Petah Coyne’s fantastical forms, presenting a beauty that slides into the grotesque, allude to death and decay. Her large, arresting sculptures are neither abstraction nor figuration, but exist somewhere be- tween the two. Using a wide range of nontraditional materials including hay, wire, black sand, specially formulated wax, silk flowers, ribbons, artificial birds, earth, hair, and trees, Coyne often veils or covers objects as though they were artifacts frozen in time. Often hanging from the ceiling, her sculptures project a sense of unease and fragility. Although the materials appear delicate, one senses the weight and density of the works—the gossamer-like Untitled 816 (Dr. Zhivago), for example, weighs three hundred pounds.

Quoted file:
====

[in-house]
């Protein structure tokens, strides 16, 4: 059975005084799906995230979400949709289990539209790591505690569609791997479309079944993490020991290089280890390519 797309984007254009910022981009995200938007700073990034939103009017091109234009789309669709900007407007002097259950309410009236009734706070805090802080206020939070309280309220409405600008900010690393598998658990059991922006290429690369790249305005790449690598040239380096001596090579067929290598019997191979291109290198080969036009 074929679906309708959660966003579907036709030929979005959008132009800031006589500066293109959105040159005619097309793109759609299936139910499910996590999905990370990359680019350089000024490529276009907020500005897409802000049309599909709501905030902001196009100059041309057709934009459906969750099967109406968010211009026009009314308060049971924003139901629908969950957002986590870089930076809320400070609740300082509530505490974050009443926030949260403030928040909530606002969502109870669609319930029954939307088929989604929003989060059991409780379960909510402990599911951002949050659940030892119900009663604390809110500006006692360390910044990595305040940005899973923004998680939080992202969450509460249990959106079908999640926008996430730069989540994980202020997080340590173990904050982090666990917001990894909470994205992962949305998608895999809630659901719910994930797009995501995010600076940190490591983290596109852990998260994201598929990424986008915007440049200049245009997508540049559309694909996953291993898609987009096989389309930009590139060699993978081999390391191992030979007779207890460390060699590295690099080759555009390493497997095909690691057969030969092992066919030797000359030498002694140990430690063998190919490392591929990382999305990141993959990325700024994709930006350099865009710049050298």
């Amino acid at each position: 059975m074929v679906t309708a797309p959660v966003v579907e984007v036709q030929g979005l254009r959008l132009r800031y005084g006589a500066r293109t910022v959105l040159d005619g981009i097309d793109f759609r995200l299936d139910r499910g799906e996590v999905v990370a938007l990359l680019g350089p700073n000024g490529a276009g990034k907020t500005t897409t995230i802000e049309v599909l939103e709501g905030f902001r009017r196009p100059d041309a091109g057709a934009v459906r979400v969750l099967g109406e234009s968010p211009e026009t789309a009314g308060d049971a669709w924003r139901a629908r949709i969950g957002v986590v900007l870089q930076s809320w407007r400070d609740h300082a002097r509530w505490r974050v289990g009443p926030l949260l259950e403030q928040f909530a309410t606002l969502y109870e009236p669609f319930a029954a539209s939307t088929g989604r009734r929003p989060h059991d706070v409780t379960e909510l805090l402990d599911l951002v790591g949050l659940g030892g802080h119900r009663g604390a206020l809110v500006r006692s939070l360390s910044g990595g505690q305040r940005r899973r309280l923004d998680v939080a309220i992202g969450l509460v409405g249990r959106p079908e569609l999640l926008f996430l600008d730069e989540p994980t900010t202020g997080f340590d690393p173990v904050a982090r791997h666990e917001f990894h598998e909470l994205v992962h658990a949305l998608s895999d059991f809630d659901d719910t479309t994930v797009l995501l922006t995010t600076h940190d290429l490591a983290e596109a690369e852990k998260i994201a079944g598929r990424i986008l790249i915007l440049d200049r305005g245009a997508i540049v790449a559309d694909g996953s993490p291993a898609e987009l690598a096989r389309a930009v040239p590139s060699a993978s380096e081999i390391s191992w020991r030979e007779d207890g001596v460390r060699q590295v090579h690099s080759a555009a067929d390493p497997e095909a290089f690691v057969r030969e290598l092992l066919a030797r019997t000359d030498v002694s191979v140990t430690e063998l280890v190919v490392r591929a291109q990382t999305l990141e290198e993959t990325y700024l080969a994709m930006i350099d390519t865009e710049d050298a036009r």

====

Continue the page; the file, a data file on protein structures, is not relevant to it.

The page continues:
Coyne is part of a generation of feminist sculptors who came of age in the late 1980s after Minimalism. Like many of her contemporaries such as Ursula von Rydingsvard, she seeks to integrate themes of nature and the self in her works.